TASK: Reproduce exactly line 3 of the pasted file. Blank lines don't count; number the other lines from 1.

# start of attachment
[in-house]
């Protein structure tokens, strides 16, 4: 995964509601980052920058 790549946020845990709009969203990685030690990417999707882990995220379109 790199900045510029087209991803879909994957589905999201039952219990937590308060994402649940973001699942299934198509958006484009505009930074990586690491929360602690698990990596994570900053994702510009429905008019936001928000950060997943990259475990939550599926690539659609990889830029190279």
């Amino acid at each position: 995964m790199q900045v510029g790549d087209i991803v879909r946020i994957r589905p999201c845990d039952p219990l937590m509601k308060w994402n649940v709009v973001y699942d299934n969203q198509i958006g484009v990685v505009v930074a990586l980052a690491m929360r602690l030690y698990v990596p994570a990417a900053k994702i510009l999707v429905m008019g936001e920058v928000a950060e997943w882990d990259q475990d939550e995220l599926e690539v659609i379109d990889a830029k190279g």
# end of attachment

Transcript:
């Amino acid at each position: 995964m790199q900045v510029g790549d087209i991803v879909r946020i994957r589905p999201c845990d039952p219990l937590m509601k308060w994402n649940v709009v973001y699942d299934n969203q198509i958006g484009v990685v505009v930074a990586l980052a690491m929360r602690l030690y698990v990596p994570a990417a900053k994702i510009l999707v429905m008019g936001e920058v928000a950060e997943w882990d990259q475990d939550e995220l599926e690539v659609i379109d990889a830029k190279g």